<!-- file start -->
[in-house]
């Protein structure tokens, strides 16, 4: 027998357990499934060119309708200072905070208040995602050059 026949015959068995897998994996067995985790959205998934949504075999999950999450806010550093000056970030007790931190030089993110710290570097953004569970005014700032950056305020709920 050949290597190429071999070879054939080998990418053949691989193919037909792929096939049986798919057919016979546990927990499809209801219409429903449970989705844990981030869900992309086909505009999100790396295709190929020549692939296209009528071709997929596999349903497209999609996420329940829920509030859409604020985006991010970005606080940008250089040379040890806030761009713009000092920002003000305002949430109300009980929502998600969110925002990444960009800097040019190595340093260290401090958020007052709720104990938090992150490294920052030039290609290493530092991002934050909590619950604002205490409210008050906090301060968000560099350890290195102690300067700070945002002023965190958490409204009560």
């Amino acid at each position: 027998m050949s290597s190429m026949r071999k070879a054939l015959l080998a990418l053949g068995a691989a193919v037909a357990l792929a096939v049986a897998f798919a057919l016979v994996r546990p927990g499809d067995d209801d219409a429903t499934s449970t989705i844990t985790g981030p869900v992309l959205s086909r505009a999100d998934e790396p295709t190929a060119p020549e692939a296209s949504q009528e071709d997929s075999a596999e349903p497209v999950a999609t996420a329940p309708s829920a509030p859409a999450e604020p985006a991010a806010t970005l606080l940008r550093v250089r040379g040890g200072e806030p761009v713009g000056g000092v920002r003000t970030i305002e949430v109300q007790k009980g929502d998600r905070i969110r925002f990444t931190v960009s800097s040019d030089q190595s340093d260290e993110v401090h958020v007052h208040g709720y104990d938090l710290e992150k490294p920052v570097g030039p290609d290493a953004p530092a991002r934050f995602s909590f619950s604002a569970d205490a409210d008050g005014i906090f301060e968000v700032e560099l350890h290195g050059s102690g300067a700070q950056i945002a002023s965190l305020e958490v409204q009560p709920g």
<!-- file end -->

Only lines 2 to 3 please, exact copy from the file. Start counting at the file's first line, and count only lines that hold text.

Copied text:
């Protein structure tokens, strides 16, 4: 027998357990499934060119309708200072905070208040995602050059 026949015959068995897998994996067995985790959205998934949504075999999950999450806010550093000056970030007790931190030089993110710290570097953004569970005014700032950056305020709920 050949290597190429071999070879054939080998990418053949691989193919037909792929096939049986798919057919016979546990927990499809209801219409429903449970989705844990981030869900992309086909505009999100790396295709190929020549692939296209009528071709997929596999349903497209999609996420329940829920509030859409604020985006991010970005606080940008250089040379040890806030761009713009000092920002003000305002949430109300009980929502998600969110925002990444960009800097040019190595340093260290401090958020007052709720104990938090992150490294920052030039290609290493530092991002934050909590619950604002205490409210008050906090301060968000560099350890290195102690300067700070945002002023965190958490409204009560």
């Amino acid at each position: 027998m050949s290597s190429m026949r071999k070879a054939l015959l080998a990418l053949g068995a691989a193919v037909a357990l792929a096939v049986a897998f798919a057919l016979v994996r546990p927990g499809d067995d209801d219409a429903t499934s449970t989705i844990t985790g981030p869900v992309l959205s086909r505009a999100d998934e790396p295709t190929a060119p020549e692939a296209s949504q009528e071709d997929s075999a596999e349903p497209v999950a999609t996420a329940p309708s829920a509030p859409a999450e604020p985006a991010a806010t970005l606080l940008r550093v250089r040379g040890g200072e806030p761009v713009g000056g000092v920002r003000t970030i305002e949430v109300q007790k009980g929502d998600r905070i969110r925002f990444t931190v960009s800097s040019d030089q190595s340093d260290e993110v401090h958020v007052h208040g709720y104990d938090l710290e992150k490294p920052v570097g030039p290609d290493a953004p530092a991002r934050f995602s909590f619950s604002a569970d205490a409210d008050g005014i906090f301060e968000v700032e560099l350890h290195g050059s102690g300067a700070q950056i945002a002023s965190l305020e958490v409204q009560p709920g």